��Popular Science Monthly
��ing jacks." They are semaphores, made of wood or metal and operated by levers. Be- fore the semaphore was perfected orders were signaled by flags, which are still in limited use. The semaphore now signals twice as fast as the best wig-wag man. When the distance is too great for the semaphore, the big red and white flag still spells out the messages.
Signal flags, or hoists, are always used when the fleet is in battle or maneuver- ing at sea. For the flag hoists, as they are called, there are twenty-six flags of the International Code, one for each letter of the alphabet. This code is used by all navies and the merchant- men of all nations.
Of course each navy has its own secret code, written in a code book, which is jeal- ously guarded. Its loss is a court-martial offense. It is weighted with lead. If a ship is captured it is thrown overboard. At night the red and white lamps of the Ar- dois are flashed. But yard-arm blinkers which signal dots and dashes in short and long dis- plays, are supplanting the Ardois because they are faster. Small search- light lanterns are now being used on the bridges of our fighting craft. One ship can lie at one entrance to the Panama Canal, and signal across Culebra Cut to another at the opposite entrance with ease. Then there are wireless and rocket signals, whistles and sub- marine signals — all in- cluded in the equipment of the armory shown.
���Should Our Soldiers Dress Like the Ancient Crusaders?
GETTING its inspir- ation from the valu- able service already performed by the steel helmet. La Nature of Paris suggests that the soldier's entire body should be encased in armor. It proposes that the sides of the head, neck and upper part of the chest be covered with a gorget, a kind of collar, and the loins with a kind of skirt, like the lower part of an habergeon, both in chain mail. A cuirass, or breastplate, of movable plates of steel would protect the chest and back, and hinged- steel elbow-pieces and knee-pieces would cover the joints. A face mask and goggles would com- plete the suit. The armor would be light enough to afford perfect freedom of action.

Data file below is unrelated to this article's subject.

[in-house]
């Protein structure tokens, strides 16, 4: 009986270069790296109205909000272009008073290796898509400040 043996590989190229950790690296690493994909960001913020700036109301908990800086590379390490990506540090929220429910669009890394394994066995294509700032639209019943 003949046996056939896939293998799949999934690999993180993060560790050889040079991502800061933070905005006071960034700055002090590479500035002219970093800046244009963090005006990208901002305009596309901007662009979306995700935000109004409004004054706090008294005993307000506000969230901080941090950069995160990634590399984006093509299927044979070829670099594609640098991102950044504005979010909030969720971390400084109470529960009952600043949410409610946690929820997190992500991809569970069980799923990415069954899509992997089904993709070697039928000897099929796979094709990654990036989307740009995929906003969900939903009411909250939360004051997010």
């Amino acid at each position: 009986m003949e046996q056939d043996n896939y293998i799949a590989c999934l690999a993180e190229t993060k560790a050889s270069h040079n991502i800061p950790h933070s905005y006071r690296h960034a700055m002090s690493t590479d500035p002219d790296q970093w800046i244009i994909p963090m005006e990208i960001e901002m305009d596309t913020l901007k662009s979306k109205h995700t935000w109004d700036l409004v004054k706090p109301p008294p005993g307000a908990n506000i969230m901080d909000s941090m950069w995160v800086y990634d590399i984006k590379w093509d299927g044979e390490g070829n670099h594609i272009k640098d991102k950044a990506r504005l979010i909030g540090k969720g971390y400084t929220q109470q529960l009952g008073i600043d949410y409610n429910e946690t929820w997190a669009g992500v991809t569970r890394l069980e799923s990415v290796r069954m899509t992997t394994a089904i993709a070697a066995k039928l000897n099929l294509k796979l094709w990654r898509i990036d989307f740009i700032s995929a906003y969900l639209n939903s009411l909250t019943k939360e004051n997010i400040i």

��How our soldiers would look in the proposed French suit of mail
���To stop spitting in cor- ners, paint them white
��A Substitute for the "No Spitting" Placard
A LATHE manufac- turing shop in Brighton, Mass., has de- vised a plan to protect corners of stairs and hall- ways from the thought- less spitter, without pla- carding the walls with "No Spitting" signs. The reminder used is simply brilliant white paint which shows up the corner in spotless cleanliness. It has been found to be even more effective than the old signs, in spite of the fact that it carries no threat of a fine ; for a man would require more than the ordinary amount of nerve or disregard for the pro- prieties to allow him to mar such whiteness.